It was a pleasure to see Davidson in action and see the wealth of knowledge he had to share with others. It was crystal clear why Breyer had honored two of his mounts, but the real question was, why haven’t they honored more… Only time will tell!


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Breyer Horse Activity and Craft Projects

November 16, 2009

It’s starting to get cold up here in New England and my thoughts have been turning to winter for the past week or so. For me, winter brings thoughts of cold, snowy weekends spent with my model horse projects.I use the winter as my time to catch up on everything that I don’t get a chance to do during the year. This year has been especially busy with many model horse events. You’ll probably find yourself with at least a few weekends that could be filled with a project this winter, and why not make it a model horse one?

Within the past few years Breyer has come out with some really amazing craft kits; these are fantastic starting points for any project that you might want to try. Breyer’s first craft kit that was released was the Customizing Kit. This kit features an unpainted horse, paint, paint brushes and mohair to get you started on your way to customizing. There is also a 3D Paint by Number Kit that features a resin pony and helps you to laern how to paint shading using the familiar paint by numbers system. Another painting project kit offered by Breyer is the Paint Your Own Horse Kit. This features two unpainted Paddock Pals, which is the perfect kit to do with a friend.

In the past couple years there have been some really inventive kits that have been released for collectors to try all kinds of new projects. The Pour and Mold Activity Kit is a really interesting and fun kit where you can mold your own horse; when finished molding, there are materials so that you can paint your new horse. In the same light, there is a Sculpting Kit which allows you to play with sculpting your own model horse. It includes everything you might need when it comes to creating your own horse. One of my favorite kits is the Western Tack Kit which includes everything you might need to make a saddle and a new classic scale horse!

There are many more activities that are available from Golden Oak Stables, which you can check out here, including coloring books, drawing kits, painting kits and more! Winter may be long and cold in many parts of the country but you can help it move along a little quicker with a calendar full of projects. Who knows what you might create for next year’s show season!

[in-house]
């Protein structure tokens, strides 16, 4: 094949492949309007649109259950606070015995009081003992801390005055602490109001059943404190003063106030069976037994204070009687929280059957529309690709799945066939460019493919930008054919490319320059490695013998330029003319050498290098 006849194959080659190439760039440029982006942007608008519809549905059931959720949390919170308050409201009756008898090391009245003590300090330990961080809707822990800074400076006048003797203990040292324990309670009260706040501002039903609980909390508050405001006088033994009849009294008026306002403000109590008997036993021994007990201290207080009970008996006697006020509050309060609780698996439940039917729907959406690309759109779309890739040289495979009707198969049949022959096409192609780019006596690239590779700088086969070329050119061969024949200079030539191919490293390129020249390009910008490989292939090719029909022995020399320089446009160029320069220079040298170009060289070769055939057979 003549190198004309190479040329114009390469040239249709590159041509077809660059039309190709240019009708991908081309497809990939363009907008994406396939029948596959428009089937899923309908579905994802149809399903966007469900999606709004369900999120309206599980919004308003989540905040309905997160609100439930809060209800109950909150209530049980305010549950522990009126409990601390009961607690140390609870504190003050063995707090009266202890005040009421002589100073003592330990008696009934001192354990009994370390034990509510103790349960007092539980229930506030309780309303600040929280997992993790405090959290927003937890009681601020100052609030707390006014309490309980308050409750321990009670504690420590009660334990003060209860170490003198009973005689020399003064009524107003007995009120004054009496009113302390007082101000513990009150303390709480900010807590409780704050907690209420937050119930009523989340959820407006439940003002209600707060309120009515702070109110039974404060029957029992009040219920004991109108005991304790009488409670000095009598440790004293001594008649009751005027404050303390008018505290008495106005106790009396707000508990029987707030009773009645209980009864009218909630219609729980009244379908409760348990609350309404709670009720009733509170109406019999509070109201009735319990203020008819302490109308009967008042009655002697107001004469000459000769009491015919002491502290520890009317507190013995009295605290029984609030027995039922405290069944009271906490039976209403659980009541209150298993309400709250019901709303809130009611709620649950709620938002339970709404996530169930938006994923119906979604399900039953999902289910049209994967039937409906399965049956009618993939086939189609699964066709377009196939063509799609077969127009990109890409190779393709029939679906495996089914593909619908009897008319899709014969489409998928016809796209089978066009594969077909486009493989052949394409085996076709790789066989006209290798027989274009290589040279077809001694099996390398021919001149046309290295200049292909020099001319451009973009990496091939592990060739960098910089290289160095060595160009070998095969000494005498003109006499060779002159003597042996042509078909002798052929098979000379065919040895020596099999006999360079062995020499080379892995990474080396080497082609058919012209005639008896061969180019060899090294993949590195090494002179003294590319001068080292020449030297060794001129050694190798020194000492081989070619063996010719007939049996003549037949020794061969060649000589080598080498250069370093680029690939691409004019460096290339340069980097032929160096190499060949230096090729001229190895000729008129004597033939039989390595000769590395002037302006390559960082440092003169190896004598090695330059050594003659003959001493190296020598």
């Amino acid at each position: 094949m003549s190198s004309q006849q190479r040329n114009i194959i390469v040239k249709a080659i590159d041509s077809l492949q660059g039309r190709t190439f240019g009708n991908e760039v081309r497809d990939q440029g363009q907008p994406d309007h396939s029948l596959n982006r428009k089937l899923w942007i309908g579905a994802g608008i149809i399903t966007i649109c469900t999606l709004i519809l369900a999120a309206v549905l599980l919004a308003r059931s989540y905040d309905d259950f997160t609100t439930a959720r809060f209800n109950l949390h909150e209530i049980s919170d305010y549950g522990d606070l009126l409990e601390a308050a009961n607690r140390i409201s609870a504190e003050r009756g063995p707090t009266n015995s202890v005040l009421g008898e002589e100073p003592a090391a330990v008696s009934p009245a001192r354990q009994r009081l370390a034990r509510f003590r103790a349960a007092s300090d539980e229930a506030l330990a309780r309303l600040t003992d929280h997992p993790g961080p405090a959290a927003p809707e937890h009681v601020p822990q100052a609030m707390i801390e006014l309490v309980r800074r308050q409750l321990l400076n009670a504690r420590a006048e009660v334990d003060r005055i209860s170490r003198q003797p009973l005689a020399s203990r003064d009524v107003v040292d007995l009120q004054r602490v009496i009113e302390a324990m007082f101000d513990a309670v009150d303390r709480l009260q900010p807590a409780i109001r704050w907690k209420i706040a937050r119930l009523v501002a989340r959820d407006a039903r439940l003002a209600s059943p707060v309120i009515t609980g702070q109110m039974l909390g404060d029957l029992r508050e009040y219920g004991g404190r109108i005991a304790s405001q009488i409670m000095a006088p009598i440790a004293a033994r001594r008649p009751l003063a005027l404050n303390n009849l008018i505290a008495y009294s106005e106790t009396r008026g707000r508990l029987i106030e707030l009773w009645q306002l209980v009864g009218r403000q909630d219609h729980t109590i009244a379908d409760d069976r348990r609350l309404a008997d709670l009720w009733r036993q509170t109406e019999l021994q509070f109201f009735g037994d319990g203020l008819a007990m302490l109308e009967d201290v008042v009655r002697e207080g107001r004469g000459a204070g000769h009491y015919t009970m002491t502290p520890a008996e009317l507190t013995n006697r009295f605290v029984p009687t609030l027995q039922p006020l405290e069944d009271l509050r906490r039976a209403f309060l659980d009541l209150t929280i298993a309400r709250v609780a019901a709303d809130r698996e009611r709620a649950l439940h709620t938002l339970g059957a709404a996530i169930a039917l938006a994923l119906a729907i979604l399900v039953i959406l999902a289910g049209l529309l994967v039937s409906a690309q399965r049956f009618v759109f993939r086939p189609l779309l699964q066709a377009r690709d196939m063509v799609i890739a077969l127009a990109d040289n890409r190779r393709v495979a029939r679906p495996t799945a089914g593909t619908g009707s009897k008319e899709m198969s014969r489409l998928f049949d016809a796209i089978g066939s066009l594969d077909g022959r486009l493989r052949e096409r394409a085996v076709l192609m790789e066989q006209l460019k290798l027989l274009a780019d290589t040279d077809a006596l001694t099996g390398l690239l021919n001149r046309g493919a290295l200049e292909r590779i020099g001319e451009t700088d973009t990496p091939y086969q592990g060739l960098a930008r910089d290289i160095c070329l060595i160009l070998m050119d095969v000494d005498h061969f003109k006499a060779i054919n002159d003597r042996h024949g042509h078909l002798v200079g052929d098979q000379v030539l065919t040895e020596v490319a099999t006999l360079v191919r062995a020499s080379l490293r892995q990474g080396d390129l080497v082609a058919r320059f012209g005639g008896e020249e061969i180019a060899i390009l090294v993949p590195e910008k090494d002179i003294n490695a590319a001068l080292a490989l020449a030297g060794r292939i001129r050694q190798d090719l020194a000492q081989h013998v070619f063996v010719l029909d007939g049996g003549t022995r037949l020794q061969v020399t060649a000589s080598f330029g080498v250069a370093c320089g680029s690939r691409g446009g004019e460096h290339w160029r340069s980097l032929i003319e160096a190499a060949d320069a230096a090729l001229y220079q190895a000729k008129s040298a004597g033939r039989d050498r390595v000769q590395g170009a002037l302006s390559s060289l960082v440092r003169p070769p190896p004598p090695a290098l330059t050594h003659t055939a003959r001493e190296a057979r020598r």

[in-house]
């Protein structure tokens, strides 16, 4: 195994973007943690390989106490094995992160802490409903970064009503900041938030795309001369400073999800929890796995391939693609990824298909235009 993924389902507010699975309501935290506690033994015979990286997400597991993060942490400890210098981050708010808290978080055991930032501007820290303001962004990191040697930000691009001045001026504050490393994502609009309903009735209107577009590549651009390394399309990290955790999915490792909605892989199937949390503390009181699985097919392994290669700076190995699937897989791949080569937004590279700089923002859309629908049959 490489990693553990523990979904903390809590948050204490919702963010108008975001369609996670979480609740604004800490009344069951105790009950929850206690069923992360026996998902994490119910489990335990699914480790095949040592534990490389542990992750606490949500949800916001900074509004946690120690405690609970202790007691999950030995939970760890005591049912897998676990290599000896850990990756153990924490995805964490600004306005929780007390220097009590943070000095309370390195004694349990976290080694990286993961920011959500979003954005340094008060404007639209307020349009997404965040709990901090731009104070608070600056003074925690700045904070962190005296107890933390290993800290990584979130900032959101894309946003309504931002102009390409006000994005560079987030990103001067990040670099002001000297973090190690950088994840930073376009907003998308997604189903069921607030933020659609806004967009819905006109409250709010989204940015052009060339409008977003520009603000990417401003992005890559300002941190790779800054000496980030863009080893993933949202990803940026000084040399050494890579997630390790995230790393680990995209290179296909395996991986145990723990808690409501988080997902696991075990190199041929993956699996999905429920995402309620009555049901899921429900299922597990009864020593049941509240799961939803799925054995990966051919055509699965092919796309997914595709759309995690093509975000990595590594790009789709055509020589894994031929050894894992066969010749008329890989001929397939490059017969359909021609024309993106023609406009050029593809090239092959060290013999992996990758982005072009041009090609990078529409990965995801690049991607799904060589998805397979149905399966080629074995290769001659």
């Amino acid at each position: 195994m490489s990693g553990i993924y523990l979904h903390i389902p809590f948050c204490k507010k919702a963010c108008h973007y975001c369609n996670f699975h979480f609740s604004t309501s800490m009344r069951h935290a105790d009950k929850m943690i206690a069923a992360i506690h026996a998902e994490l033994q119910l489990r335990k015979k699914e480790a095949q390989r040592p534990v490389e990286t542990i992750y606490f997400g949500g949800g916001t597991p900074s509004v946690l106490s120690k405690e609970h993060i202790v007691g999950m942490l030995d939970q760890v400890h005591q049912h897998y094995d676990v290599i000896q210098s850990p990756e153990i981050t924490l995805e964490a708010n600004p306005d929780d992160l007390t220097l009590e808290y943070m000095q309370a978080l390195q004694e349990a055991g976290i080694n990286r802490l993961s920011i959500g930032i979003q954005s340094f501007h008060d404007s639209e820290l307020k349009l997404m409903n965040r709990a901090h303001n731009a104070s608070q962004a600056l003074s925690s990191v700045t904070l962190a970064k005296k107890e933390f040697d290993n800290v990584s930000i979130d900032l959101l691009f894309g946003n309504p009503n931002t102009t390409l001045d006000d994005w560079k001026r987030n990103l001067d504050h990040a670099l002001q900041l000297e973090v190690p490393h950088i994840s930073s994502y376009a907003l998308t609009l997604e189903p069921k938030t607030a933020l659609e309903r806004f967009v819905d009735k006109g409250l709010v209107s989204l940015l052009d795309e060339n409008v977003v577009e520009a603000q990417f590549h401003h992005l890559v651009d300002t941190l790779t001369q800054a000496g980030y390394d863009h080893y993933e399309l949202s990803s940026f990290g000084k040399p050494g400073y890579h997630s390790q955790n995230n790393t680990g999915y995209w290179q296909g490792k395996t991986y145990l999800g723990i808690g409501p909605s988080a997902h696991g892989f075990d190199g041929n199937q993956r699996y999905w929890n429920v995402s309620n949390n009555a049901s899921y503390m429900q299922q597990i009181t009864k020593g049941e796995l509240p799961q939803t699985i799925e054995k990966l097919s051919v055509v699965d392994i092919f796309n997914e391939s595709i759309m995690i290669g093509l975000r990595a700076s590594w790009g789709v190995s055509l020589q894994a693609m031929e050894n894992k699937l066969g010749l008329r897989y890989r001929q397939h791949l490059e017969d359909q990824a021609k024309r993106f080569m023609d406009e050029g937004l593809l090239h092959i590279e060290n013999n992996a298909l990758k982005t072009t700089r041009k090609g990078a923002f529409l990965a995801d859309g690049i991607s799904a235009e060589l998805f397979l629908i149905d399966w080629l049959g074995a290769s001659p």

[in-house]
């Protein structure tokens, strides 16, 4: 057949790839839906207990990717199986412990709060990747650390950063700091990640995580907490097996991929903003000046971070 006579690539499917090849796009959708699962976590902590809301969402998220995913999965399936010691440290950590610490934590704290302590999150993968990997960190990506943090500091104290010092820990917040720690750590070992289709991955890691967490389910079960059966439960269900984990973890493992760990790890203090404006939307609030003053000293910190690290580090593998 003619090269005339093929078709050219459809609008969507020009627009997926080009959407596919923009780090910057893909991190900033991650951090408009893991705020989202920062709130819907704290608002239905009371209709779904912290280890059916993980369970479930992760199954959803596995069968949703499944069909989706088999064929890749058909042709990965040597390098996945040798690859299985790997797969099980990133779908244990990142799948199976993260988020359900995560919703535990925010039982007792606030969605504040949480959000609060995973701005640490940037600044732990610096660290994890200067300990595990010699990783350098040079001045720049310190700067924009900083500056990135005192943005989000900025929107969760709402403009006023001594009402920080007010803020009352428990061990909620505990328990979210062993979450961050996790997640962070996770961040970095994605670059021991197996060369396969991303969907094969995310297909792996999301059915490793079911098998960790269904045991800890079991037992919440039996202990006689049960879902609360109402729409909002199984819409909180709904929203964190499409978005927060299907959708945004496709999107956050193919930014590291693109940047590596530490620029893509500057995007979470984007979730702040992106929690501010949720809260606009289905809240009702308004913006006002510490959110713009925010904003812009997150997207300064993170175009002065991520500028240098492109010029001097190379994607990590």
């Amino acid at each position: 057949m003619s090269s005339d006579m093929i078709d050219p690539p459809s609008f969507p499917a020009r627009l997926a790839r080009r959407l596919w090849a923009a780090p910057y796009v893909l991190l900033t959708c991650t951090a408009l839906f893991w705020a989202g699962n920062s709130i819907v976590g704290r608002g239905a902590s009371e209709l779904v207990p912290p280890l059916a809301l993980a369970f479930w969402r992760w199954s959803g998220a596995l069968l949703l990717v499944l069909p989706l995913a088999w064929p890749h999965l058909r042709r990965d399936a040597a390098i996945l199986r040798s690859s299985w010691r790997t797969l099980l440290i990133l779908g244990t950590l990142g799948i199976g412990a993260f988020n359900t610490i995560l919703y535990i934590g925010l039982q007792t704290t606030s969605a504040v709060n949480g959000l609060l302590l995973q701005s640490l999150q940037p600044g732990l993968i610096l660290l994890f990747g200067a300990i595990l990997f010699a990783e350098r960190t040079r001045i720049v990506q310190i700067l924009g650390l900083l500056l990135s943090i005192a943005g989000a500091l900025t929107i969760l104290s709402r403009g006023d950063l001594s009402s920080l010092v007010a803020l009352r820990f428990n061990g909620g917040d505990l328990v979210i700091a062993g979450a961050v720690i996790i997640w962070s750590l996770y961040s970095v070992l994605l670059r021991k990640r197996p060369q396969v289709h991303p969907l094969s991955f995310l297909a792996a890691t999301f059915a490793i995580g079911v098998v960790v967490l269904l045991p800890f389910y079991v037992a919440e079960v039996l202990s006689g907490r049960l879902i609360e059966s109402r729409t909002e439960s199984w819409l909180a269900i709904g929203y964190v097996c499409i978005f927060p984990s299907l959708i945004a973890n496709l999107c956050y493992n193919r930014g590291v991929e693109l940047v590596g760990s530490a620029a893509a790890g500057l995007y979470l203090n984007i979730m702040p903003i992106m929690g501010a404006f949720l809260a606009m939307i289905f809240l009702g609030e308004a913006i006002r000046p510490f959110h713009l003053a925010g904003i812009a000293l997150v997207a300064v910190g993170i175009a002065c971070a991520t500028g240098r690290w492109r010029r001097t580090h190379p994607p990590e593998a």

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How To: Verifying Vintage Breyer Horses Part 2

November 13, 2009

Continuing from last week, this week we’ll focus on the number one question I get at Golden Oak Stables’ shows “What is this horse and when was it made”. This week we’ll go over the 70’s and 80’s.

In the 197o’s Breyer horses changed drastically; Breyers were begining to become very popular with collectors beginning to pop up as well as shows begining to be formed. The hobby really got it’s “Start” in the 1970’s and Breyer took notice. Many new molds were released in the 1970’s and famous horses like Lady Phase and Yellow Mount were created. During the early 1970’s the country went through an oil criss and the plastics that Breyer used was affected. Breyer’s supplies of plastic was depleted and recycled plastic was used. The recycled plastic was often a color other than the pure, clean white that Breyer is known for; due to this Breyer was forced to paint a white base coat on the horse. This white basecoat caused the finish to be very delicate and due to this these horses, dubbed “Chalkies”, are very difficult to find and very collectible. Another thing to look for in horses from the 1970’s is that horses that were produced from the 1960’s were almost all glossy, those horses that made it into production in the 1970’s were often changed over from the glossy finish to a matte one. Lastly, Breyer produced the first Stablemate and Classic scale horses during this time period.


Breyer Chalky Belgian from the 1970’s

The 1980’s brought a very popular decade for Breyer. Collecting and showing were becoming incredibly popular and Breyer began creating not only new molds but also some new techniques. Many of the horses during this time period took off of the iconic 80’s popular Neon colors and are very bright and florescent versions of regular horse colors like palomino and bay. Also during the 1980’s Breyer started to play with hand detailing some of their limited edition horses and some will have hand painted hooves or eyes. The popularity of showing brought even more realistic paint jobs and an extended line of horses in all sizes and colors.


Breyer Classic Quarter Horse Stallion from the 1980’s; Notice the bright neon color

It helps to understand a bit about what makes your horse what it is and when it was made. While they might not be “vintage” we’ll go over horses from the 90’s and 00’s next week to finish this off!


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Real Breyer Horses: Arabians